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  • “Capturing Visions of Japan’s Prehistoric Past: Torii Ryuzo’s Field Photographs of “Primitive” Races and Lost Civilizations.” (1896-1915). Looking Modern: East Asian Visual Culture from Treaty Ports to World War II, Symposium Volume, edited by Jennifer Purtle and Hans Bjarne Thomsen, pp. 265-293, Published by the Center for the Art of East Asia, Chicago: Art Media Resources 2009.(Book chapter).
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  • 신화속고토복원을위한유적탐색: 메이지시대한반도에서의고고학과미술사학적조사(1900-1916)(Reclaiming the Ruins of Imagined Imperial Terrains: Meiji Archaeology and art historical surveys in the Korean peninsula (1900-1916).” 일본의발명과 근대( The Discovery of “Japan” and Modernity), pp. 247-284, Edited by Sang-in Yoon and Kyu-tae Park, Seoul: Yeesan Publishing Co. 2006(Book chapter in Korean).
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  • 植民地朝鮮に“日本の古代” を収集する:東京人類学会と比較文化的枠組み (Collecting Japan’s Antiquity in Colonial  Korea: The Tokyo Anthropological Society and the Cultural Comparative Perspective)in  Moving Objects: Time, Space, and Context, 26th International Symposium on the Preservation of Cultural Property Series, pp.  87-107,  National Research Institute of Cultural Properties Publication, Tokyo. 2004 (Conference Volume chapter in Japanese/English language editions).
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  • 朝鮮の過去をめぐる政治学:朝鮮半島における植民地考古学の遺産 The Politics of Korea’s past: The Legacy of Japanese Colonial Archaeology in the Korean peninsula, in 日本研究(Nihon Review)Vol. 26, pp.15-52, International Research Center for Japanese Studies. Kyoto. (Translated by FujiharaSadao and Yi Mi-rim) 2002.
  • The Creation of National Treasures and Monuments: The 1916  Japanese Laws on the Preservation of Korean Remains and Relics and Their Colonial Legacies. The Journal of Korean Studies, Vol. 25,  No. 1, pp. 72-95, University of Hawaii, 2001.
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  • Constructing “Korean Origins”: Archaeology, Historiography, and Racial Myth.  Harvard/Hallym Series, Asia Center (Council on East Asian Studies) Asia Center, Harvard University Press. 2000. (Book)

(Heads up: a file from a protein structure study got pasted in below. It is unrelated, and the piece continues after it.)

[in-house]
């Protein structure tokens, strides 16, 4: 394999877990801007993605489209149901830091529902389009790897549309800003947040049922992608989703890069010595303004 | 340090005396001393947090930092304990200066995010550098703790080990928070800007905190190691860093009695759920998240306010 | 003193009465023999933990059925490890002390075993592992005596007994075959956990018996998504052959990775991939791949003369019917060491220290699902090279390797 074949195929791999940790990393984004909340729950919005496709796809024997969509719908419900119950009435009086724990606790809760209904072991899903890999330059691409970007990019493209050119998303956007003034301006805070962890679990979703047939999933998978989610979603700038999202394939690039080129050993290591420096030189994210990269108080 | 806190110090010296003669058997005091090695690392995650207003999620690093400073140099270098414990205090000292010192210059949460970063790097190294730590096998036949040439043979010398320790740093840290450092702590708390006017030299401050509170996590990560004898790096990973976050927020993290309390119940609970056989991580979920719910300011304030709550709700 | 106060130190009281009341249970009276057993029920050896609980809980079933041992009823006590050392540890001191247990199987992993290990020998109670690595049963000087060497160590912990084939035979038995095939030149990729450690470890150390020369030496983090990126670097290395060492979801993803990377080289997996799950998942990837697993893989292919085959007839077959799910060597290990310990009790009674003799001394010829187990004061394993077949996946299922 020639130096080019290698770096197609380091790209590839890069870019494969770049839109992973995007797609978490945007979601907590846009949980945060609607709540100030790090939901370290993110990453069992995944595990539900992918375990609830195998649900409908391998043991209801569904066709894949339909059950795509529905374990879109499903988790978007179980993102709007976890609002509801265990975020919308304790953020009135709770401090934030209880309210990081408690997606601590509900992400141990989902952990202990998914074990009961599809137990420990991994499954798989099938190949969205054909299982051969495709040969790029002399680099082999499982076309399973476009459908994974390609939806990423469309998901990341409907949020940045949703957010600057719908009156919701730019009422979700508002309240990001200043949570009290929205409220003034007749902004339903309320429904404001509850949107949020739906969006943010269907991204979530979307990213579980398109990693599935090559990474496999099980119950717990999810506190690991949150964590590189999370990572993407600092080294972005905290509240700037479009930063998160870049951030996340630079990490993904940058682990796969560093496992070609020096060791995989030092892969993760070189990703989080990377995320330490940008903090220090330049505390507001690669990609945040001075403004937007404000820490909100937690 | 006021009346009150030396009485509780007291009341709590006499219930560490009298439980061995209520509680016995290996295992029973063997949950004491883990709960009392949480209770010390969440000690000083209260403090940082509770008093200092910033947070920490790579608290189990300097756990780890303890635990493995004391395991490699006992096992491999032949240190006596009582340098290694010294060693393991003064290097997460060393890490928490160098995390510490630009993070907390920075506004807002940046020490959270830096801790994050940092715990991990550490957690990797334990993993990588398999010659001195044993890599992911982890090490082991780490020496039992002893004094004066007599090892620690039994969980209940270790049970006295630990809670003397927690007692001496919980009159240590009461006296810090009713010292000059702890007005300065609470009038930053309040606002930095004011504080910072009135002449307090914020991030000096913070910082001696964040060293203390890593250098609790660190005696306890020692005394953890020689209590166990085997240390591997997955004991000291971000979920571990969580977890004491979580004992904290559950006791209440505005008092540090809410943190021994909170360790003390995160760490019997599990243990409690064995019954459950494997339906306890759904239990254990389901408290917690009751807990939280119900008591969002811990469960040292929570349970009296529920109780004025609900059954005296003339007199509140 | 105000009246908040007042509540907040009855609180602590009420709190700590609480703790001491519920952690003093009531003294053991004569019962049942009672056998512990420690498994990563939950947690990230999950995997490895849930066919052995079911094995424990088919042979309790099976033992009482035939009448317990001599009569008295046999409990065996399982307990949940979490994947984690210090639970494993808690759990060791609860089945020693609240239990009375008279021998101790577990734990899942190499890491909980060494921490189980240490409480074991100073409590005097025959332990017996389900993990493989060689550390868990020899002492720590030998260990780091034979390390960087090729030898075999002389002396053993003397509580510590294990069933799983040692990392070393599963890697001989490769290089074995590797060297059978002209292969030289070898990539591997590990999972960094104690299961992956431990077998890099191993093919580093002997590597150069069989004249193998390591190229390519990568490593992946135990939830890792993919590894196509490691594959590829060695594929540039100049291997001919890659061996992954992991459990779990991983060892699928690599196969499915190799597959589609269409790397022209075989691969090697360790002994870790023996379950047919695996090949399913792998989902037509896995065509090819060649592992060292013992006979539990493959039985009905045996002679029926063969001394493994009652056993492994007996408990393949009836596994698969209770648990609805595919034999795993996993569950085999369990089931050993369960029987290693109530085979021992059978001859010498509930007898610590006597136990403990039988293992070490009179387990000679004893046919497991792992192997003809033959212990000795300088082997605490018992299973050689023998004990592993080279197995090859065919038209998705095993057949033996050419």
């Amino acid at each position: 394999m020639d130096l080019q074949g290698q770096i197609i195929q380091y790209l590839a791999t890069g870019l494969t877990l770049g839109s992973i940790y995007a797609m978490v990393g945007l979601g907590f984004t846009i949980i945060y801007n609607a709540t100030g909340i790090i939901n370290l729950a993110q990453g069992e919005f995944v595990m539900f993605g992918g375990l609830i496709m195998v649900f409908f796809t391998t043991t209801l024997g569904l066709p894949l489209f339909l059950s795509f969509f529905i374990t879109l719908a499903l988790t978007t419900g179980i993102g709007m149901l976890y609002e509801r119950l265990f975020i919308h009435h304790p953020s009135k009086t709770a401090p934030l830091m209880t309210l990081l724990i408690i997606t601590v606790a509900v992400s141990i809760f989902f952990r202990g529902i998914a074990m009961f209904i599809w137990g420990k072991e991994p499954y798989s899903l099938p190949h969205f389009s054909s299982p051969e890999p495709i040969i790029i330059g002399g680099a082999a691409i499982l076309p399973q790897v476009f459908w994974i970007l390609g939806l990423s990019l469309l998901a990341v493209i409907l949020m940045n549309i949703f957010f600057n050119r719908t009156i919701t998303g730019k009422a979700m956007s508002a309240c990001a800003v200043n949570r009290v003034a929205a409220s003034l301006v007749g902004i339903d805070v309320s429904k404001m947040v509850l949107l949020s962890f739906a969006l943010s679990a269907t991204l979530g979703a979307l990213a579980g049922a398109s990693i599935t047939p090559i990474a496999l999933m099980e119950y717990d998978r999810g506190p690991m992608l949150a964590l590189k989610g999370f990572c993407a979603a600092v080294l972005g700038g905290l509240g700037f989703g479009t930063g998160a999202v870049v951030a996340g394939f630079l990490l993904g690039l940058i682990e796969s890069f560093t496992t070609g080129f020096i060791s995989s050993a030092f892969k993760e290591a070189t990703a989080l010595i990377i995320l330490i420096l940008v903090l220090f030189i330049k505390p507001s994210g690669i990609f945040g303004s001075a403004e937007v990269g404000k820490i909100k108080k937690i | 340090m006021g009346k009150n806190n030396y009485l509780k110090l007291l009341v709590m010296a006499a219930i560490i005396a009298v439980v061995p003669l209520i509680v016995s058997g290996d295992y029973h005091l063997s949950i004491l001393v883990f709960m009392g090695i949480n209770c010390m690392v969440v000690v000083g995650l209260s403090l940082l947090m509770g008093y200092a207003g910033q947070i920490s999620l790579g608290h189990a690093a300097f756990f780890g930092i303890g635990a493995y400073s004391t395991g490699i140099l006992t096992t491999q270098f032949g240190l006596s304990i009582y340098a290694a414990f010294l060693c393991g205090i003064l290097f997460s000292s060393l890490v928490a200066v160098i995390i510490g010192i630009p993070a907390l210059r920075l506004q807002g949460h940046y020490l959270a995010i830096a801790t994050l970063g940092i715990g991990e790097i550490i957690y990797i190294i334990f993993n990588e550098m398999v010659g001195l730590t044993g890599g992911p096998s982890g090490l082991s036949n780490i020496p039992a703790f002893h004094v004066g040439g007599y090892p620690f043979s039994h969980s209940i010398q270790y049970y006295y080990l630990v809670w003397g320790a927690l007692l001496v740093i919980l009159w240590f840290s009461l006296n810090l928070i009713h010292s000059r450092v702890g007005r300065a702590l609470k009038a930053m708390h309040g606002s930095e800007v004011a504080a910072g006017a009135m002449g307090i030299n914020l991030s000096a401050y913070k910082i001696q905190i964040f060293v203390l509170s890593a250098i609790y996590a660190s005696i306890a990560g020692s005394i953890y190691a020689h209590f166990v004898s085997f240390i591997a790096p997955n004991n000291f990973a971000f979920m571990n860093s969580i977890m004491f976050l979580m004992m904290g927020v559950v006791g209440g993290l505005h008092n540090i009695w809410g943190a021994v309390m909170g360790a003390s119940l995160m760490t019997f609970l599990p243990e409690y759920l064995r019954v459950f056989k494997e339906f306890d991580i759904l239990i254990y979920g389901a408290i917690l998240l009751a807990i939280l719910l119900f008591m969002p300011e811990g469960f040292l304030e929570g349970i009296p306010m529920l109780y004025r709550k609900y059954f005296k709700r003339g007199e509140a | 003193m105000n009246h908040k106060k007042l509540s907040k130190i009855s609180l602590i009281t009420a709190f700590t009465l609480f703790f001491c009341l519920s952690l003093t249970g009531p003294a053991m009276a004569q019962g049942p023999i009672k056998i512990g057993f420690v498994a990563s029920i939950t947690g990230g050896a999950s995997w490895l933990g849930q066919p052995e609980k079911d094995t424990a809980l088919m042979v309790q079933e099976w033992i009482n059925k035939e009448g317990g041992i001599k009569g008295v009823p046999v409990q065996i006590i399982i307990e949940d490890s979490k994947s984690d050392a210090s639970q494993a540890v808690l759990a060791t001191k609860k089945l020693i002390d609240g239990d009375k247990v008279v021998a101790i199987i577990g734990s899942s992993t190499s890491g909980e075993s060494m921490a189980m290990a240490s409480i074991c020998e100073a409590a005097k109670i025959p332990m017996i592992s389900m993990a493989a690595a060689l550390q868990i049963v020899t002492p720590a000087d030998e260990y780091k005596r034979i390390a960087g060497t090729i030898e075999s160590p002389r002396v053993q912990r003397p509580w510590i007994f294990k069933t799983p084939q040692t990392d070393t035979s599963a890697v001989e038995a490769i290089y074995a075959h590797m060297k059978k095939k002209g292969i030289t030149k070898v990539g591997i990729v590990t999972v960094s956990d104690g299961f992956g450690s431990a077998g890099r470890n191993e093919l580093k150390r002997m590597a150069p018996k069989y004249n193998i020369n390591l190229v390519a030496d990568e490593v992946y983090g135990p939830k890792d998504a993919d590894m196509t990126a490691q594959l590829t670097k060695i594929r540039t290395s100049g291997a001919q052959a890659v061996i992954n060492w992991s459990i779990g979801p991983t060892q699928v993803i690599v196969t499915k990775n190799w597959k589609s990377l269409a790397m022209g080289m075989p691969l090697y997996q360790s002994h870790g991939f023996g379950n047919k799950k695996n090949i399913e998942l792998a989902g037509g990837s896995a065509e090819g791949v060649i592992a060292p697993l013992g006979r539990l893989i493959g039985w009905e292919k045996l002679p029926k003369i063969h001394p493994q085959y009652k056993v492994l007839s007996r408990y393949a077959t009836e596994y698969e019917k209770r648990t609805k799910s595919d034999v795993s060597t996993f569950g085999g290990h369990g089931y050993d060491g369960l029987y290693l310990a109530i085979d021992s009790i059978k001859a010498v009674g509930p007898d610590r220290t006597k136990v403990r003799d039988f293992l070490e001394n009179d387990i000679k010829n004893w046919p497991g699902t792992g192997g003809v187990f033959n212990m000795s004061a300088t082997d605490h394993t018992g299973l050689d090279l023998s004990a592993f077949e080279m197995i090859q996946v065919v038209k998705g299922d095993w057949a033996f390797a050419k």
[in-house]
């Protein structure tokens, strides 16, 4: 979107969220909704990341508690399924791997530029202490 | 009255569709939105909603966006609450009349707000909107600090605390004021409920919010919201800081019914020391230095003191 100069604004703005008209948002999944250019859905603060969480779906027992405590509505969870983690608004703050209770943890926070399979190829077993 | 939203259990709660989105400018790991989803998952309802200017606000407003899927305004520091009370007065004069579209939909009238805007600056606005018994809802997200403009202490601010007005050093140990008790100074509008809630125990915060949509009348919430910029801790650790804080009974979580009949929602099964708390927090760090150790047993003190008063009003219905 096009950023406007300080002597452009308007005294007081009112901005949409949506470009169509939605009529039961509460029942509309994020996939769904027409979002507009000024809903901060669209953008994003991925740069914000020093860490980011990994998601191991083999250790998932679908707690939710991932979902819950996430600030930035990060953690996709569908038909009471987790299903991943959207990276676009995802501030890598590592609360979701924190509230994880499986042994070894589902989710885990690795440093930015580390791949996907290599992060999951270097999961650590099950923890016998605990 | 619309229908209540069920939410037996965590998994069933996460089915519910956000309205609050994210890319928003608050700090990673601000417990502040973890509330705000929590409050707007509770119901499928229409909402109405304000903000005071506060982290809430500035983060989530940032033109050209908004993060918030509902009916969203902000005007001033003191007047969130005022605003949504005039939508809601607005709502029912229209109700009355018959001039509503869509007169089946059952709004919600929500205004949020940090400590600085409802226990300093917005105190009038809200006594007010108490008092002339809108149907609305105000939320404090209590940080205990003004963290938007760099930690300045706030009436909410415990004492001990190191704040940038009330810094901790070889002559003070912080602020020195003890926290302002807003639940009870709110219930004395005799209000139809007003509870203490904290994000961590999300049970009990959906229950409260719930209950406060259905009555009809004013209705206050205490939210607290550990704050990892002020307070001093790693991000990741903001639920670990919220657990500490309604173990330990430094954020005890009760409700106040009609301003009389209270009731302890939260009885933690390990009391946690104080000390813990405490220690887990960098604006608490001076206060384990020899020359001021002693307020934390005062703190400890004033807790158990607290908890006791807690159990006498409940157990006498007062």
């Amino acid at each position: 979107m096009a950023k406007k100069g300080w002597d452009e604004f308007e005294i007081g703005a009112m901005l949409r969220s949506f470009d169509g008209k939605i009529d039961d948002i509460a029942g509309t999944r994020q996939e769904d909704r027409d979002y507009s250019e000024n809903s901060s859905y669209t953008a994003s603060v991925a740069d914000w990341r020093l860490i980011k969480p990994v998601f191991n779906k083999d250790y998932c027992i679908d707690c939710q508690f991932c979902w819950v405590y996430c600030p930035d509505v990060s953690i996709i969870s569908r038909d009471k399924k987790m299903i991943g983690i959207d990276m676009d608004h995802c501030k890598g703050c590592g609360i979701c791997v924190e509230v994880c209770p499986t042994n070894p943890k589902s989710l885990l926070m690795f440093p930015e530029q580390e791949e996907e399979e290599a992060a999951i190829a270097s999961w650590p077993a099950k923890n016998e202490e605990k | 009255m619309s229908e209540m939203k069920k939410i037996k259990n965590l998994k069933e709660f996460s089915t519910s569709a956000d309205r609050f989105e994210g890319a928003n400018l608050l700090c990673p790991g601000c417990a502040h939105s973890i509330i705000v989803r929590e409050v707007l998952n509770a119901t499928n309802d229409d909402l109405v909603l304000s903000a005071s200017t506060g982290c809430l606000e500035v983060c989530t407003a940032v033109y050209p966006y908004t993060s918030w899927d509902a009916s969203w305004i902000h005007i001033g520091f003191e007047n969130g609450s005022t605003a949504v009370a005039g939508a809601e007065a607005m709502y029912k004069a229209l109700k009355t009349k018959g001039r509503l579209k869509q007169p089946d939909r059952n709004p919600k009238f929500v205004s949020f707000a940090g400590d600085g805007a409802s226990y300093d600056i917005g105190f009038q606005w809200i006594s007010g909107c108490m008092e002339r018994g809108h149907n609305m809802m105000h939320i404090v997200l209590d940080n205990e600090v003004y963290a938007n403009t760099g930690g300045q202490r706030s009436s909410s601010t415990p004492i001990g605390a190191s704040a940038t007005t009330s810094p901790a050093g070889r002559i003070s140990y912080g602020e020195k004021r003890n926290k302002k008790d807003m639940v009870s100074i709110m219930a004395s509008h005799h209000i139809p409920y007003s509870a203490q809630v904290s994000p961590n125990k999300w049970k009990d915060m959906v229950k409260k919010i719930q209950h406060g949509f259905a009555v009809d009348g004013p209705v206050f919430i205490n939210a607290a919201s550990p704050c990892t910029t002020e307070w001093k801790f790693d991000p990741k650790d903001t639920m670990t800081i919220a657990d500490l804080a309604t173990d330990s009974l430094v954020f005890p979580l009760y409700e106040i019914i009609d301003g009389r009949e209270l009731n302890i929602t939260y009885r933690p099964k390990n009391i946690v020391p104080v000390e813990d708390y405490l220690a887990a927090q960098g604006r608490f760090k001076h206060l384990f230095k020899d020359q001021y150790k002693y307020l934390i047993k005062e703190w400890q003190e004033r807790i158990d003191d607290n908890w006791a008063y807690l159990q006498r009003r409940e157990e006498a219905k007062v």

• Japanese Anthropology and the Discovery of “Prehistoric Korea. “Journal of East Asian Archaeology Vol.1, pp. 353-382,  Inaugural Issue, Kwang-chih Chang Festschrift Volume,  E. J. Brill, Netherlands. 1999.
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  • Nationalism and Preserving Korea’s buried Past: The Office of Cultural Properties and archaeological heritage management in South Korea, in Antiquity 73, No. 281, pp. 619-625. September, Cambridge, England. 1999.
  • Nationalism and the Construction of Korean Identity. Co-edited with Tim Tangherlini, Center for Korean Studies Monograph Series, East Asia Institute at University of California Berkeley. 1998
  • “The Colonial Origins of Korea’s Collected Past,” in Nationalism and the Construction of Korean Identity. Co-edited with Tim Tangherlini, Center for Korean Studies Monograph Series, East Asia Institute at University of California, Berkeley. pp. 13-33. 1998.
  • Translations for “Culture and National Identity.” Chapter 24 in Sources of Korean Civilization, Vol. 2, Volume editor Peter Lee, Columbia University Press. 1996.
  • “The Search for Korea’s Past: The Legacy of Japanese Colonial Archaeology in the Korean Peninsula.” in Shih (East Asian History) Vol.7. pp.25-48. This journal is a continuation of The Papers on Far Eastern History, Institute of Advanced Studies, Australian National University, 1994.
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  • “The Nangnang Triangle in China, Japan and Korea ” in Korean Culture Vol. 14., No. 4, pp. 32-41, Editor Robert Buswell, University of California, Los Angeles. 1993.
  • “Culture Contact and Culture Change: The Han Dynasty Commandery of Lelang and the Korean Peninsula.” in World Archaeology, Vol. 23, No.3, pp. 306-319. Routledge Journals, London. 1992.
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  • Lelang and the Interaction Sphere-An Alternative View of Korean State Formation.” in Archaeological Review from Cambridge, Vol. 8, No. 1, pp. 64-75. Cambridge University. 1989.
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Courses Taught

  • Anthropology of Contemporary Korea (Korean 103c)
  • Korean History Survey (Korean 182A-B; same course as History 182A-B)
  • Korean Art and Archaeology (History 182E)
  • Korean Drama (Korean 60)
  • Korean Literature Survey (Korean 113)
  • New Korean Wave (Korean 20)
  • Korean Film  (Korean 175)
  • Proseminar in Korean History (Korean 182P)
  • Tourism in East Asian (East Asian 30)
  • Graduate Seminars (EACS 215)